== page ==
Biden Proposes $2.3 Trillion Infrastructure Package
President Joe Biden unveiled the details of his proposed $2.3 trillion “infrastructure” plan which includes $621 billion to modernize transportation infrastructure, $400 billion to help care for the aging and those with disabilities, $300 billion to boost the manufacturing industry, $213 billion for retrofitting and building affordable housing, and $100 billion to expand broadband access.
Specifically, the plan calls for modernizing 20,000 miles of roads, building 500,000 electric vehicle (EV) charging stations, replacing the country’s existing lead pipes and service lines, repairing aging schools, expanding home care for the elderly and disabled, and investing billions of dollars in domestic semiconductor manufacturing.
The plan also includes a mandate that more of the country’s electricity be generated from low-carbon sources, with a goal of eliminating carbon emissions from the power grid by 2035.
For electric co-ops, the plan includes a key provision that would make not-for-profit electric co-ops eligible for the first time for direct-pay investment tax credits and production tax credits for clean energy generation and storage projects. The tax credits are expanded and extended for 10 years. Tax-exempt co-ops would finally get incentives comparable to those provided to for-profit companies to develop energy technologies.
Rep Ron Kind Introduces $94 Billion Broadband Legislation
Congressman Ron Kind (D-Wisconsin) introduced the Accessible, Affordable Internet for All Act this week, which would invest more federal dollars in internet infrastructure for rural broadband expansion. Kind’s bill would add $94 billion to the effort of bringing affordable high-speed connections to underserved communities.
According to Kind’s office, Wisconsin ranks 36th in the nation for broadband access and one-fifth of the state’s population is “underserved,” or has limited access to high-speed internet. More than 899,000 people in Wisconsin have access to only one internet provider, with nearly 200,000 people living in communities without any wired internet providers. Kind serves on the House Rural Broadband Task Force and cited rural internet as one of his most important legislative priorities.
“The internet is a necessity and has fundamentally changed the way we learn, communicate, access information, and conduct business, particularly throughout the COVID-19 crisis,” Kind said in a news release.
Wisconsin Declines to Join pipeline Lawsuit
Twenty-one states, not including Wisconsin, have filed a lawsuit opposing the actions of President Joe Biden to revoke the permit for the Keystone XL pipeline, which connects the United States to Canada. The lawsuit, led by Texas and Montana, argues that only Congress, not Biden, has the authority to change the policy. According to the complaint, Biden’s order “cites no statutory or other authorization permitting the President to change energy policy as set by Congress in this manner.”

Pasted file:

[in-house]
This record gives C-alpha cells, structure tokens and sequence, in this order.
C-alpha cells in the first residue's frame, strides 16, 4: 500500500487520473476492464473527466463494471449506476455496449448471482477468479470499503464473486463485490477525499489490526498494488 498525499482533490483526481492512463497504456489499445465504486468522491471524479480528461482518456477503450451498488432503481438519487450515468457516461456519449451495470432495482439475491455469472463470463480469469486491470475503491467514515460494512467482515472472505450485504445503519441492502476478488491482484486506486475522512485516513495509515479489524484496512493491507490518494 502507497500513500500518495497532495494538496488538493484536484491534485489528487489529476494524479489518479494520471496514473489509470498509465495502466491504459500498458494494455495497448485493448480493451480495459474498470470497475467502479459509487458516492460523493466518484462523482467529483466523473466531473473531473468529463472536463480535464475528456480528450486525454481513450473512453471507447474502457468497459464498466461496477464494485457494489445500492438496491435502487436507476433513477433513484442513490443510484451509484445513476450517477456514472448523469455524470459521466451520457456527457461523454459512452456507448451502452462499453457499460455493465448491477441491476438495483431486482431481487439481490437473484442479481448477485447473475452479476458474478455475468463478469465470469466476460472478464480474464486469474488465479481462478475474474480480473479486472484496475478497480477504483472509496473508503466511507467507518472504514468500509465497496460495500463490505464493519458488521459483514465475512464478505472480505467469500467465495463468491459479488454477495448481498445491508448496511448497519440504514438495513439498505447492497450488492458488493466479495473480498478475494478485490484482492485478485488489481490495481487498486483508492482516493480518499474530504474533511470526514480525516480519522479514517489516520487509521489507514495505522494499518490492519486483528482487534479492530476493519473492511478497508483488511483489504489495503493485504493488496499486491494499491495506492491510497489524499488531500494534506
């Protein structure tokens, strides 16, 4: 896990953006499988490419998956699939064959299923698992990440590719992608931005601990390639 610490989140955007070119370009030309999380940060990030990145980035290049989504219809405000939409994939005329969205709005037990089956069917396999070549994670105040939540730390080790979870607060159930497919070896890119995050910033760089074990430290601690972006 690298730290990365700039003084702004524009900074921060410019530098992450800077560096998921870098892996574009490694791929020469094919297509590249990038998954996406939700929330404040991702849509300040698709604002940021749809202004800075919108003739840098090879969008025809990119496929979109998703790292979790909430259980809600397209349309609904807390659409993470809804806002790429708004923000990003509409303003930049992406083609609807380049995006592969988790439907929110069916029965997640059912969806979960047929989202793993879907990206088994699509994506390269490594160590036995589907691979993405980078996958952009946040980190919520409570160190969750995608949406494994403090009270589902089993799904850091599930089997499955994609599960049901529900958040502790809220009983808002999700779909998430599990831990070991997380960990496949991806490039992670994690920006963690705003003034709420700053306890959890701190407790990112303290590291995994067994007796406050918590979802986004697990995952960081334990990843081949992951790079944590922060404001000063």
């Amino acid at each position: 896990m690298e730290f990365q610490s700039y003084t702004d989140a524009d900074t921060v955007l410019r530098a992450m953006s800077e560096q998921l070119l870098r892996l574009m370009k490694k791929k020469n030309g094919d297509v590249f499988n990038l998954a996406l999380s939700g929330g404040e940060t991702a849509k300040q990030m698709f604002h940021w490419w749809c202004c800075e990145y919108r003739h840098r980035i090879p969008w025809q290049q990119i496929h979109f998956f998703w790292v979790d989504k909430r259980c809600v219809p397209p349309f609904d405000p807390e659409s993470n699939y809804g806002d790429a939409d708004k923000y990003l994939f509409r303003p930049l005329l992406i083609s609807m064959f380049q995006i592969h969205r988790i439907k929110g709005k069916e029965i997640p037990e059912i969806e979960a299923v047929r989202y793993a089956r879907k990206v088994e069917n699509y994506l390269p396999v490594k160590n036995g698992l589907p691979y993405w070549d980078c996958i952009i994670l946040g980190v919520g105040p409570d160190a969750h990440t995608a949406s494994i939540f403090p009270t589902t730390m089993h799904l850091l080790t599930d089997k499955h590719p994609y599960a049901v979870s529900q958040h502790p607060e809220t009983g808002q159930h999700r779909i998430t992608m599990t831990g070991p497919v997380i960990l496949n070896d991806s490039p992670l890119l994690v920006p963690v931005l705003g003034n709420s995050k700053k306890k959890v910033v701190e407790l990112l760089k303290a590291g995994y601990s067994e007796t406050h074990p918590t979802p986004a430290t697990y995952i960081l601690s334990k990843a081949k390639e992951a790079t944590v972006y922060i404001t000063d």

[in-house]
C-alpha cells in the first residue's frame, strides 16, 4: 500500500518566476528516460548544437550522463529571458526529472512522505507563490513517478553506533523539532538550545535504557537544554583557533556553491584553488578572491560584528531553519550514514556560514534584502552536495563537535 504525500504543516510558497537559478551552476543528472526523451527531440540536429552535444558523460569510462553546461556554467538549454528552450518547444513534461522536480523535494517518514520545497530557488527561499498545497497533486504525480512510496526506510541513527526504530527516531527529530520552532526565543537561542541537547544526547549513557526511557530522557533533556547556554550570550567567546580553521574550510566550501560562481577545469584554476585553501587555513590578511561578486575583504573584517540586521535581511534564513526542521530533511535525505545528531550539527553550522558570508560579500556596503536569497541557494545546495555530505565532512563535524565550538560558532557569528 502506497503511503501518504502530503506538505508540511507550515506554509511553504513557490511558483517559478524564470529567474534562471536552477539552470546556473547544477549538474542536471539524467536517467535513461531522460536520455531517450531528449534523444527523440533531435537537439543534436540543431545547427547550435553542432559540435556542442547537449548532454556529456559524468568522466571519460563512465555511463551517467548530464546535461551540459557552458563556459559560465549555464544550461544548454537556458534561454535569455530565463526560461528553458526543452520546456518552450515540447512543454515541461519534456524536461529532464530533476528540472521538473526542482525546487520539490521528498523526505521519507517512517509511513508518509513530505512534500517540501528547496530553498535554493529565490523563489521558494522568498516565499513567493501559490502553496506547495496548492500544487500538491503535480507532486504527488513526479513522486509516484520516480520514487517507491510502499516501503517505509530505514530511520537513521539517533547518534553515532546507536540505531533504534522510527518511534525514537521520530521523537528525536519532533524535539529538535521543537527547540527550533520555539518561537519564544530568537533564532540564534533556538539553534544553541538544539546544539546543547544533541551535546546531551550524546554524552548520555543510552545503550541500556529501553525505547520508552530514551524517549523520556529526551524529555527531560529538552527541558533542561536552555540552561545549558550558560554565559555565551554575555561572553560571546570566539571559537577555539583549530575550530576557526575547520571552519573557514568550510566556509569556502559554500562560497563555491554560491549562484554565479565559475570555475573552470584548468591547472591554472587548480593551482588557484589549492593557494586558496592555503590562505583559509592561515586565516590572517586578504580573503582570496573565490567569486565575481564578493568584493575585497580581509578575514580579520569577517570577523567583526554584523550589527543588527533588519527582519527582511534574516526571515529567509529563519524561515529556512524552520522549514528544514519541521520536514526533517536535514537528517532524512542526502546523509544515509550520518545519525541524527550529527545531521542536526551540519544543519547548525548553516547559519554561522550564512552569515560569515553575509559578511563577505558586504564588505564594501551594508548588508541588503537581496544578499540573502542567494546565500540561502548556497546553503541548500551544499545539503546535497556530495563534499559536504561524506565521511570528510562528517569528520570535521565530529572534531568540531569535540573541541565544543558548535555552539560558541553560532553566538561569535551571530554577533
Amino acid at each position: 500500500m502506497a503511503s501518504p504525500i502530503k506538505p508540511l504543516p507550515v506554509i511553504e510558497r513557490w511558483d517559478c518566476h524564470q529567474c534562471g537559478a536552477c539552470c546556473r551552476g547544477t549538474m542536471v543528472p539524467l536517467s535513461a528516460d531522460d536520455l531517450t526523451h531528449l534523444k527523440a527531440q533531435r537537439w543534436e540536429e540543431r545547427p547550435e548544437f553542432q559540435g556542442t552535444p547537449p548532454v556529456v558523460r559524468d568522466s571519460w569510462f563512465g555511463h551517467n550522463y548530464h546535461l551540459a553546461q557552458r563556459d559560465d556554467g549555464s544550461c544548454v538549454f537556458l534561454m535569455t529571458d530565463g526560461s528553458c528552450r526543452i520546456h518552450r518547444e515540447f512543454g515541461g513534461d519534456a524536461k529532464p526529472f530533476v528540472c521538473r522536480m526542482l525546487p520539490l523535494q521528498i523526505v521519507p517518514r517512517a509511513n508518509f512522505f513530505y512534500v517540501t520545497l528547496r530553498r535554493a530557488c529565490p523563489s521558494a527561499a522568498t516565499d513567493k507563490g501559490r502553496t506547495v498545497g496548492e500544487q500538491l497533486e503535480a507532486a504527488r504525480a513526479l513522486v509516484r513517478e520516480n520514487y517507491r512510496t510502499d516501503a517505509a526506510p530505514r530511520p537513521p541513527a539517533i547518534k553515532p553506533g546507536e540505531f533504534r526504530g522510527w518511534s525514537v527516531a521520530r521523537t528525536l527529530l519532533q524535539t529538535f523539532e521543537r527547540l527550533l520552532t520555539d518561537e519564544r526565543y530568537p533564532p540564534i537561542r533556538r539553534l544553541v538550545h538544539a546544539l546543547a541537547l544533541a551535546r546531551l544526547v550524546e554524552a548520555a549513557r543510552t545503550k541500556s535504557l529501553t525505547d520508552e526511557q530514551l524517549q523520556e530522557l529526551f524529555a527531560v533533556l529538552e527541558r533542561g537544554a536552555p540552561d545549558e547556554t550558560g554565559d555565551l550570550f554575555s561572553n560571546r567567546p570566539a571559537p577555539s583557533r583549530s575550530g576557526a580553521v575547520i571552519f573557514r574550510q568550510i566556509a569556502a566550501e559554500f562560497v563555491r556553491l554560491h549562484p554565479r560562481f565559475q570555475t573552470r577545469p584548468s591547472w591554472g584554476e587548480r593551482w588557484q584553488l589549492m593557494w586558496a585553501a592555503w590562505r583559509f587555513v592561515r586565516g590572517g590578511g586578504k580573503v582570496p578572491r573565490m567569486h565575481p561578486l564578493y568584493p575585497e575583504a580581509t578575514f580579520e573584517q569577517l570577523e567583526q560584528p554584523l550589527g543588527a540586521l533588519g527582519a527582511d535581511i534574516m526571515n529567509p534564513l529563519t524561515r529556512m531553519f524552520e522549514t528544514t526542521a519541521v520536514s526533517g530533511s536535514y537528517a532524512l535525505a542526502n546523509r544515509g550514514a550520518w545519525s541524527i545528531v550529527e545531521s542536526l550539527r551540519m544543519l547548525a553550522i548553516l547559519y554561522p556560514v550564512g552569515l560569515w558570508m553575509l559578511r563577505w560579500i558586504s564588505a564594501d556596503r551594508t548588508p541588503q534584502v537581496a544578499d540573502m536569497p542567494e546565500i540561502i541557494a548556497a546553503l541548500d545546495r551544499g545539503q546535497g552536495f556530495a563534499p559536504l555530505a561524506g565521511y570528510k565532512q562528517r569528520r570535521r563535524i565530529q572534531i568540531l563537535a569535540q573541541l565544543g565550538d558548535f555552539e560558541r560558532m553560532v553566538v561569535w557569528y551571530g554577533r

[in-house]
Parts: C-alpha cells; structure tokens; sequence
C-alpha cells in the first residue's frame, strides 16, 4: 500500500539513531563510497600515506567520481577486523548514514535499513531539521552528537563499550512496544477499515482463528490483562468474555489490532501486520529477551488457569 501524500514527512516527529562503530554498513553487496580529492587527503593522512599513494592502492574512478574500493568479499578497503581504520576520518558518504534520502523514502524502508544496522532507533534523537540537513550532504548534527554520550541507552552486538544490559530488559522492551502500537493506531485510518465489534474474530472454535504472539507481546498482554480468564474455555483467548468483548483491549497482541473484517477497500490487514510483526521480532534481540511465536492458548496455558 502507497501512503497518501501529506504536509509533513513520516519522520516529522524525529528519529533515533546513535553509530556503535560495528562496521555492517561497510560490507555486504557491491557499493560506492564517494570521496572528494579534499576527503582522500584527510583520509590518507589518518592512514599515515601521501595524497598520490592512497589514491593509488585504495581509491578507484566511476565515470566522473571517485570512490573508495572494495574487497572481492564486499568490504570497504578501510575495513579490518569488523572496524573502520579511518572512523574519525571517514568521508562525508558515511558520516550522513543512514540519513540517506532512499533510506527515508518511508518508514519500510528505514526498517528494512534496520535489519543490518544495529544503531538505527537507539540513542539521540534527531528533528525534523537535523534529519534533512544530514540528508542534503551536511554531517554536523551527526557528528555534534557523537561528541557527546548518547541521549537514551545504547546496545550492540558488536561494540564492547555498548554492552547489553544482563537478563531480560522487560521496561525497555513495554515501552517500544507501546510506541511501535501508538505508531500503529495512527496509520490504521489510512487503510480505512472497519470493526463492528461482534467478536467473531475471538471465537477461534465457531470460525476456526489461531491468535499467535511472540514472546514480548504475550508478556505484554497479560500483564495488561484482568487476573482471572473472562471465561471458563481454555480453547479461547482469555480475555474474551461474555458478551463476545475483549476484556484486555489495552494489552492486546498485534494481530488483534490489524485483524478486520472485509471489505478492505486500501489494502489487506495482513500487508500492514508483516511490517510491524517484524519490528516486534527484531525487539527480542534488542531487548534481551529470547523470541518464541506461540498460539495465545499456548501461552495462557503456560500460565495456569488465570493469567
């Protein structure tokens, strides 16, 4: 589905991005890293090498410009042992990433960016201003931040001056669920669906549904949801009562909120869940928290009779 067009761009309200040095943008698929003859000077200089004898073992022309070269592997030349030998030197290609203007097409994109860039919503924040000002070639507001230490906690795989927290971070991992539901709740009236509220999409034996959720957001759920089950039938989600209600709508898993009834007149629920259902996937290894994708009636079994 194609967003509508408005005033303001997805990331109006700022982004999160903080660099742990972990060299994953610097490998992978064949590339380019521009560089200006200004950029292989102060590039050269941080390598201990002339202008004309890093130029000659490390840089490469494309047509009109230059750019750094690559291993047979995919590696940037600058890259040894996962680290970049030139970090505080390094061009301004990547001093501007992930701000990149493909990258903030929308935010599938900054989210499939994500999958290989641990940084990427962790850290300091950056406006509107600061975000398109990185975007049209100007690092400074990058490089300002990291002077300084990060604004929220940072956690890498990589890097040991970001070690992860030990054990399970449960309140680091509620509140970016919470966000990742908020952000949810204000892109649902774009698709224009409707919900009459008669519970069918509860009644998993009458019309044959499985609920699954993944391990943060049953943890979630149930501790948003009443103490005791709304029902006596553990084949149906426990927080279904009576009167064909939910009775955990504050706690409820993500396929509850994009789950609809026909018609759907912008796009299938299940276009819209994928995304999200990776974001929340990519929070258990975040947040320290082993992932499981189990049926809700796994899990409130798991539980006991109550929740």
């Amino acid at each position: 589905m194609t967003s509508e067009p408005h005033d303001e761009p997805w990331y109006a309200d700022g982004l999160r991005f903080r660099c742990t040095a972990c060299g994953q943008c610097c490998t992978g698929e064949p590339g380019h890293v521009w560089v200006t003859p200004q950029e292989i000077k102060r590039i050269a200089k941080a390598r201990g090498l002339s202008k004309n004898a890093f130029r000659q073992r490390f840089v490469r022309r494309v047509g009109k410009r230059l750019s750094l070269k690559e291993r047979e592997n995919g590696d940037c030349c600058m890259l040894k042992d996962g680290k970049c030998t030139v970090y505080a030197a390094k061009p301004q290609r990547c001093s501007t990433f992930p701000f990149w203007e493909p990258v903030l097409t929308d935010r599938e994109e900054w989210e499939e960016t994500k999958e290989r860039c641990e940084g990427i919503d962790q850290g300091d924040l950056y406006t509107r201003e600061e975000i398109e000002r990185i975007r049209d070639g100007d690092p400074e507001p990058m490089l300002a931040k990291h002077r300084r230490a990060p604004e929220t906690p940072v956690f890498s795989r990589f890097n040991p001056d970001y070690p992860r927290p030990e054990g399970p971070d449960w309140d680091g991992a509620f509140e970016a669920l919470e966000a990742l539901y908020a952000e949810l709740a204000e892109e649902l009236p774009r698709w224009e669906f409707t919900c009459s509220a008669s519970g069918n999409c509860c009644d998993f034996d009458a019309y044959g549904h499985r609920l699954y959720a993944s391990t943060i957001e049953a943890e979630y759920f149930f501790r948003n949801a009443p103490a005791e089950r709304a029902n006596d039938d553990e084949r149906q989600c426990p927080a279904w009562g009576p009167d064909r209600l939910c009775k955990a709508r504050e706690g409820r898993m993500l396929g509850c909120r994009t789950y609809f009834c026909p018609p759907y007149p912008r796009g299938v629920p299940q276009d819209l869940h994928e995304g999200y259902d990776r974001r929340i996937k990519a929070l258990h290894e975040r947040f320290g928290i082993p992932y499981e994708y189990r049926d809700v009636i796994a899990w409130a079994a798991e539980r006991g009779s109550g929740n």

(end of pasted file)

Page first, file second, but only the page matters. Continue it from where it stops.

Biden revoked the pipeline permit on his first day in office as part of his plan to lower emissions and combat climate change. The Keystone XL pipeline was already under construction at the time, and opponents say Biden’s action cost thousands of jobs for Wisconsin, Pennsylvania, Michigan, and New York. Two Wisconsin contractors, Michels Corp. and Precision Pipeline, were hired to work on the project which they say included 2,000 construction jobs for the state.
Wisconsin Congressman Bryan Steil proposed a long-shot bill to reauthorize the pipeline last month, arguing that halting the project not only costs jobs, but will also result in higher prices at the gas pump, as
people work to recover from the financial implications of the pandemic.
Outgoing NRECA President Curtis Wynn Lauds Charge EV
As he concluded his presidency of the National Rural Electric Cooperative Association, Curtis Wynn applauded the cooperative collaboration that led to the creation of Charge EV. In a discussion on “The Brilliance (and Resilience) of the Cooperative Model,” and again in his closing remarks, Wynn said co-ops must embrace change, noting Charge EV is a great example of that.
“What I’m seeing is many of our leaders turning challenges into opportunities,” Wynn said, noting this is a time of disruption and edge-of-grid technology is happening at a rapid pace.
Through Charge EV, participating co-ops install co-op-branded public-use Level 2 and Level 3 chargers and offer in-home “smart” chargers that have intelligence built in to allow for load control and time-of-use rates. The program is intended to ease range anxiety and promote the use of electric vehicles.
Charge EV is a network of cooperatives from Wisconsin, Minnesota, Illinois, and Iowa, but most of the initial participating co-ops are in Wisconsin.
Foxconn’s Wisconsin Site May Produce Electric Vehicles
Foxconn says it will announce in May what it plans to do with its Mount Pleasant campus, which may include production of electric vehicles. Foxconn originally planned to manufacture LED screens at the facility, then shifted gears to produce ventilators and masks in 2020 until the need was met.
California automaker Fisker has announced that it is partnering with Foxconn for the production of its second vehicle.
“While the exact location has yet to be determined, Fisker Chief Executive Henrik Fisker said there is a very good chance initial production will be in the U.S., in part because Foxconn already has a factory in Wisconsin,” the Wall Street Journal reported.
Foxconn said that its foothold in Mount Pleasant made the connection with Fisker possible.